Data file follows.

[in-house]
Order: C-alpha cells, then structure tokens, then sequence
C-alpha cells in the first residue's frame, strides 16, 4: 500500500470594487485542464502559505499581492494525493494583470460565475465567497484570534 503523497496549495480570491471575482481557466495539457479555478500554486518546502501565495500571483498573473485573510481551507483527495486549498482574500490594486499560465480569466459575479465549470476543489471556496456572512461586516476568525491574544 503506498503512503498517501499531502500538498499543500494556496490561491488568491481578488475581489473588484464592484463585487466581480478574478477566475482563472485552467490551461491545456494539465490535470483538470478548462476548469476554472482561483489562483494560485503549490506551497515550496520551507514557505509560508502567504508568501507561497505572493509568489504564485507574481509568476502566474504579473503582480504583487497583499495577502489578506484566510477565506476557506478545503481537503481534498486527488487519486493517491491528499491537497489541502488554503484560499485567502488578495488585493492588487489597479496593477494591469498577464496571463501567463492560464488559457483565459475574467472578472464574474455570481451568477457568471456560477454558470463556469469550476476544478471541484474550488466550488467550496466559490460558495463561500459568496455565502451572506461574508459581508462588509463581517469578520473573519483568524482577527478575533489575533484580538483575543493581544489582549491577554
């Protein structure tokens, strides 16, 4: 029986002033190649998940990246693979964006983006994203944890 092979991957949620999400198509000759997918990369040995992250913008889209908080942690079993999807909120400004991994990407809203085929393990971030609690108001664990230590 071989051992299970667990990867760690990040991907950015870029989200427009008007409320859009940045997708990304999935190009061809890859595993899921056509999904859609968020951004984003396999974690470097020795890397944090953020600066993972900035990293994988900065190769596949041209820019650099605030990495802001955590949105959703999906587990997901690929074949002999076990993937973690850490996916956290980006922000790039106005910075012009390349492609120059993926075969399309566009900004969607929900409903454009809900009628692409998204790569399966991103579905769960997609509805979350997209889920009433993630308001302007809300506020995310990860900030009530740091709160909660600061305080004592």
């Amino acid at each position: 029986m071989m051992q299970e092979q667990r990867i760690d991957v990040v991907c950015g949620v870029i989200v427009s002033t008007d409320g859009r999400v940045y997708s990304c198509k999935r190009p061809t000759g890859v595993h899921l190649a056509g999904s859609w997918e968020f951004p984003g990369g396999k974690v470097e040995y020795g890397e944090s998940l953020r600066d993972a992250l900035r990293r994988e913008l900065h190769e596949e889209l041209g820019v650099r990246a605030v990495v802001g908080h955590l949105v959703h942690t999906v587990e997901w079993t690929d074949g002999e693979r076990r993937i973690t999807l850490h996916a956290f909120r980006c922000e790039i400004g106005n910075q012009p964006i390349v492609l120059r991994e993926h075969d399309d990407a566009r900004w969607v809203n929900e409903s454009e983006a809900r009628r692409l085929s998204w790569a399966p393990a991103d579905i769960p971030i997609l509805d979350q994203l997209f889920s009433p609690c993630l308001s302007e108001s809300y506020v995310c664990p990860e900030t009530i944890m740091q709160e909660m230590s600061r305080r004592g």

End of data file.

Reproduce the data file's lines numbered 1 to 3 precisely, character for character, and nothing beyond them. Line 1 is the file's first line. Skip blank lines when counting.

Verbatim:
[in-house]
Order: C-alpha cells, then structure tokens, then sequence
C-alpha cells in the first residue's frame, strides 16, 4: 500500500470594487485542464502559505499581492494525493494583470460565475465567497484570534 503523497496549495480570491471575482481557466495539457479555478500554486518546502501565495500571483498573473485573510481551507483527495486549498482574500490594486499560465480569466459575479465549470476543489471556496456572512461586516476568525491574544 503506498503512503498517501499531502500538498499543500494556496490561491488568491481578488475581489473588484464592484463585487466581480478574478477566475482563472485552467490551461491545456494539465490535470483538470478548462476548469476554472482561483489562483494560485503549490506551497515550496520551507514557505509560508502567504508568501507561497505572493509568489504564485507574481509568476502566474504579473503582480504583487497583499495577502489578506484566510477565506476557506478545503481537503481534498486527488487519486493517491491528499491537497489541502488554503484560499485567502488578495488585493492588487489597479496593477494591469498577464496571463501567463492560464488559457483565459475574467472578472464574474455570481451568477457568471456560477454558470463556469469550476476544478471541484474550488466550488467550496466559490460558495463561500459568496455565502451572506461574508459581508462588509463581517469578520473573519483568524482577527478575533489575533484580538483575543493581544489582549491577554